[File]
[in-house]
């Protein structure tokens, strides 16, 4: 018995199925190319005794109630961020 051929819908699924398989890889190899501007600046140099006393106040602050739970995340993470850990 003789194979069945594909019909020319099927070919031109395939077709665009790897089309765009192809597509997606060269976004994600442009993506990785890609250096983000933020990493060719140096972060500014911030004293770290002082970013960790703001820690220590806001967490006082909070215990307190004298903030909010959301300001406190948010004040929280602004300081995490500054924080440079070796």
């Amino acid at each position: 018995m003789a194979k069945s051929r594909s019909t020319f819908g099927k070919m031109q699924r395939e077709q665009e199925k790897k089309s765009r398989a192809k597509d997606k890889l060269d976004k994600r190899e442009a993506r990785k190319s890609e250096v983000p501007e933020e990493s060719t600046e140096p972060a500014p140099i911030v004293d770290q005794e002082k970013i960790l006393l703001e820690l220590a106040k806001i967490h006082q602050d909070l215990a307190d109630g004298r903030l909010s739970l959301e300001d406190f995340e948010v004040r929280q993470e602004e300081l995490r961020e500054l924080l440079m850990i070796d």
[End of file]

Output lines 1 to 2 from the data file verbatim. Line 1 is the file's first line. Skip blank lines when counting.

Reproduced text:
[in-house]
């Protein structure tokens, strides 16, 4: 018995199925190319005794109630961020 051929819908699924398989890889190899501007600046140099006393106040602050739970995340993470850990 003789194979069945594909019909020319099927070919031109395939077709665009790897089309765009192809597509997606060269976004994600442009993506990785890609250096983000933020990493060719140096972060500014911030004293770290002082970013960790703001820690220590806001967490006082909070215990307190004298903030909010959301300001406190948010004040929280602004300081995490500054924080440079070796």